For three years in the 1990's, I lived in Chicago. It was the first city I'd lived in with an NBA franchise. Like most of my fellow students, I quickly adopted the Bulls as "my" team. It wasn't hard: the Bulls of that decade were perhaps the most dominant team of all time. Michael Jordan was amazing. I remember marveling at him. We even cheered for him after his brief dalliance with baseball. Particularly memorable was the night, back from his "retirement," when he lit up the Knicks for 55 points at MSG.
A few years later, though, his glory days as a player clearly over, he started wearing a Washington uniform (I don't recall if they were the Bullets or the Wizards then). He was still MJ. You couldn't root against him. But it was tough to see him, playing in games that his team would certainly lose. He remained a professional. He stayed committed to winning. You just knew he wasn't going to get there. He could have had lots of other roles in the game at which he'd excel: as a coach, a general manager, even, with his millions, an owner. But he shouldn't have been out on the floor dunking anymore.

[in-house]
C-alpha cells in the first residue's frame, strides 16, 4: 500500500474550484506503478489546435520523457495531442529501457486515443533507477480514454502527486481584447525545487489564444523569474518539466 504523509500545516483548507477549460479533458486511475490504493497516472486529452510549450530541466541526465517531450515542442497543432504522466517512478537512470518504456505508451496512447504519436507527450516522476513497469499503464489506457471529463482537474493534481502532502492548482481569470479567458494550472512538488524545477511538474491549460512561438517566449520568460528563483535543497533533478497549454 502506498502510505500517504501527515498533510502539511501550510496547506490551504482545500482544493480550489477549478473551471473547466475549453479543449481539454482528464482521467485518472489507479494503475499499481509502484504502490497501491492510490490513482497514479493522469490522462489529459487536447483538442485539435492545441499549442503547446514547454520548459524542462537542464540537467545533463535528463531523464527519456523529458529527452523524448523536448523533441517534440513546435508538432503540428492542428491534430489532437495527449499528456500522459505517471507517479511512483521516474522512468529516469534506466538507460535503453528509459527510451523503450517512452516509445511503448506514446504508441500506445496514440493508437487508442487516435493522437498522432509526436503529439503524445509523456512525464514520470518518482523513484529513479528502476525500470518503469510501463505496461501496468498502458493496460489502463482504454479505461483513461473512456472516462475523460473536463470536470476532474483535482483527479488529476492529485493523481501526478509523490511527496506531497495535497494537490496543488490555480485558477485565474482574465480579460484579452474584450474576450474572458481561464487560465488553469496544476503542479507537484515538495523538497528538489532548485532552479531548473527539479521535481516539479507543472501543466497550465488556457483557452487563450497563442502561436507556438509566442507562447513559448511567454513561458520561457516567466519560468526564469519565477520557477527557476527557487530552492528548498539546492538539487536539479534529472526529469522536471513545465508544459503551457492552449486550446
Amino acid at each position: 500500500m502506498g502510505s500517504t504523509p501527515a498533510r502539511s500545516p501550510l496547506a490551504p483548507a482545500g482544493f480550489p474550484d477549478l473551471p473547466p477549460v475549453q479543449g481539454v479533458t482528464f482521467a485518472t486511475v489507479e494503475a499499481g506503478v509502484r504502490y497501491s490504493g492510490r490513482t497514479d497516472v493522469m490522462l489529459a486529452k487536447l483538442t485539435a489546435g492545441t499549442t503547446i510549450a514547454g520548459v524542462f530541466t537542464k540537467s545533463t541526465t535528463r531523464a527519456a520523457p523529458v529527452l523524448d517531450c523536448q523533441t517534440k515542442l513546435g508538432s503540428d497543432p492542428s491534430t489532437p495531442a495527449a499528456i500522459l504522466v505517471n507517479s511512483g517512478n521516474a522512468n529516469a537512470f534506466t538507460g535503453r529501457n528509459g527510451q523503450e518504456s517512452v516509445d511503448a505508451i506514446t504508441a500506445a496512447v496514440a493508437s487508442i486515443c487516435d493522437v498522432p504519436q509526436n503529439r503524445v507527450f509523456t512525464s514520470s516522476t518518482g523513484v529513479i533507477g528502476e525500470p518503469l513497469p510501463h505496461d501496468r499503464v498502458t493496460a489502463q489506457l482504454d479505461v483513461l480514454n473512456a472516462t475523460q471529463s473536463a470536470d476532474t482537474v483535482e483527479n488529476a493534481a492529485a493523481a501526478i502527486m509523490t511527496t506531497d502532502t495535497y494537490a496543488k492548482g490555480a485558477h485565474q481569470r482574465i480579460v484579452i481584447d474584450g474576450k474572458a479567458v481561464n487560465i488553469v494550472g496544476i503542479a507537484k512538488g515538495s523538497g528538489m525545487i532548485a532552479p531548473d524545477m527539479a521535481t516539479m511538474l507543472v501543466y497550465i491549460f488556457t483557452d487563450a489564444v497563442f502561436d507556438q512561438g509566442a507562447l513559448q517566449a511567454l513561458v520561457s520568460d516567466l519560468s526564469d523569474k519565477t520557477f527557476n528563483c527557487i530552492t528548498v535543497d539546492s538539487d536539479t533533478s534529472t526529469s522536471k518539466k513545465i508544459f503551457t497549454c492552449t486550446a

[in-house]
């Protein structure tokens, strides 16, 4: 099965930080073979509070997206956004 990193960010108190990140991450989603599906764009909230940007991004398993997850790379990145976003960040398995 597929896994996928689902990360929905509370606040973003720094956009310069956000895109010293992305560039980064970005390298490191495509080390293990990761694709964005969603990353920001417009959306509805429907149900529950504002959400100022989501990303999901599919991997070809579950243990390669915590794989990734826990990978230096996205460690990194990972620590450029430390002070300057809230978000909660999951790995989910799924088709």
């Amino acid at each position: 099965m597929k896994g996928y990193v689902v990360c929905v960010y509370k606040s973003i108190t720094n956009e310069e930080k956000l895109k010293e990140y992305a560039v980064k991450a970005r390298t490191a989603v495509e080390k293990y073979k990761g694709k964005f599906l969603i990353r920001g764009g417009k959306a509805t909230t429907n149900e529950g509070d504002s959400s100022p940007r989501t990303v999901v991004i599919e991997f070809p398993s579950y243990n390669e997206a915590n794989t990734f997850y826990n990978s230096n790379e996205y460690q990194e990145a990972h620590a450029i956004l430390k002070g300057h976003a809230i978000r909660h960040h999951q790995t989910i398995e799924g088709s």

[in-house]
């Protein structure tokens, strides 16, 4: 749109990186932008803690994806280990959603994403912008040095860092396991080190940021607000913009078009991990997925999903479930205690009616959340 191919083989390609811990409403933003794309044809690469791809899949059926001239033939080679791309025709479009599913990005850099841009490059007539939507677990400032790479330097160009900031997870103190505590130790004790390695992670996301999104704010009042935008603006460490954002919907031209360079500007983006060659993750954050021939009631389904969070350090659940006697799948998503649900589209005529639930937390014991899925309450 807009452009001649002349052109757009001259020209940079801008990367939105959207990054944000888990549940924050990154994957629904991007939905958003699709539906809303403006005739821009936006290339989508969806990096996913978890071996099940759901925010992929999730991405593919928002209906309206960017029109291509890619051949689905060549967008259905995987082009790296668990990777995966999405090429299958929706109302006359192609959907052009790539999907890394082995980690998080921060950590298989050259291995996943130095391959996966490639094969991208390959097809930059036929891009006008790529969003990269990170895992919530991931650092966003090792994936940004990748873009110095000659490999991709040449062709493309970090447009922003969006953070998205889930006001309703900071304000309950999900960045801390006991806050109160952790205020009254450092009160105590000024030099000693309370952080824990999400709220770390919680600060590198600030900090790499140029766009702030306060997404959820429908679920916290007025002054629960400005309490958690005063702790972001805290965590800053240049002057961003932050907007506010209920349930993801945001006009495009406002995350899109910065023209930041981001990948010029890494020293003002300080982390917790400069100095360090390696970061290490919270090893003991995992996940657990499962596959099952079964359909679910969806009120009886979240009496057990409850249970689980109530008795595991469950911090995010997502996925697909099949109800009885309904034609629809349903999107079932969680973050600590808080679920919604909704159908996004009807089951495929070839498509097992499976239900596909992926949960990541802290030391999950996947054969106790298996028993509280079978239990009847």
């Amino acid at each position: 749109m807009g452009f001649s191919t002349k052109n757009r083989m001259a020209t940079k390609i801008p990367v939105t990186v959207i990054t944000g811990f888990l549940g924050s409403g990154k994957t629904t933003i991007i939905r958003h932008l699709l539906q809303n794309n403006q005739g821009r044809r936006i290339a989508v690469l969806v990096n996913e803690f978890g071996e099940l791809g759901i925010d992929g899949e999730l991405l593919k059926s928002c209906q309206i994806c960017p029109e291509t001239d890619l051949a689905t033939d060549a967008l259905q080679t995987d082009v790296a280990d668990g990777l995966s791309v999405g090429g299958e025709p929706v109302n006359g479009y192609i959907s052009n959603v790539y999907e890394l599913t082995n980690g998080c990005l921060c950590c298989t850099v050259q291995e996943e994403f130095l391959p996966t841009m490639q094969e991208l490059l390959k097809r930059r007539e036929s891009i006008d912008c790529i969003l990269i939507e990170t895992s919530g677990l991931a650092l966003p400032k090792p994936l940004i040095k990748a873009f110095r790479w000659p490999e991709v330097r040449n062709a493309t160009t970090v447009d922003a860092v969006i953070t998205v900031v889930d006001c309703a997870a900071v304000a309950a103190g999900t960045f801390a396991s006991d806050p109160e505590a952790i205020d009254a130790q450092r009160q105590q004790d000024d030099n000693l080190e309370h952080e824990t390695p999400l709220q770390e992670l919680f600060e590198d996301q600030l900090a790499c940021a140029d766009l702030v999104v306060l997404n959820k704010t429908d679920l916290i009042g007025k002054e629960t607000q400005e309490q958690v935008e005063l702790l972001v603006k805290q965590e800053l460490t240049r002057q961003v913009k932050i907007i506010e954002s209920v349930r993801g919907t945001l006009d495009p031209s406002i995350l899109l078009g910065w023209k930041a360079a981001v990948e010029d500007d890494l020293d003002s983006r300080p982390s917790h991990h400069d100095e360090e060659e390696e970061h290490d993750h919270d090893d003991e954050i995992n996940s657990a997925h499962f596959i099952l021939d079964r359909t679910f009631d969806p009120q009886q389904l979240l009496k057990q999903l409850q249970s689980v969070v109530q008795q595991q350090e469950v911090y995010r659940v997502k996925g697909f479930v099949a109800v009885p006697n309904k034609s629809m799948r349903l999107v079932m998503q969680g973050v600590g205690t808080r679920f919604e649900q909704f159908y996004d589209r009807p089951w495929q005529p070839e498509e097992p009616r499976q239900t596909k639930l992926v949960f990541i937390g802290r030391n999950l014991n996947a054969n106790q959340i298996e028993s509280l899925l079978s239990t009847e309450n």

Today, I feel the same way about Hillary Clinton. I came of political age when the Clintons were in their glory years. I cheered when she was elected to the US Senate. I think she'll ultimately be one of the most brilliant Senate majority leaders in history.
But now she's leading a team that can't win. She still Hillary Clinton. I can't root against her or her husband even as I root for Obama). But as I watch her, I wonder why she doesn't realize her role in the game has changed. She's no longer destined to reside in the White House. It's time to play out the rest of her career in the Senate. But the presidential game has passed her by.
Hillary: you're starting to resemble the heavyweight boxer who kept fighting for too long. Time to pass the torch. But Barack: you'd better be more ready to carry that torch than you've appeared these past few weeks.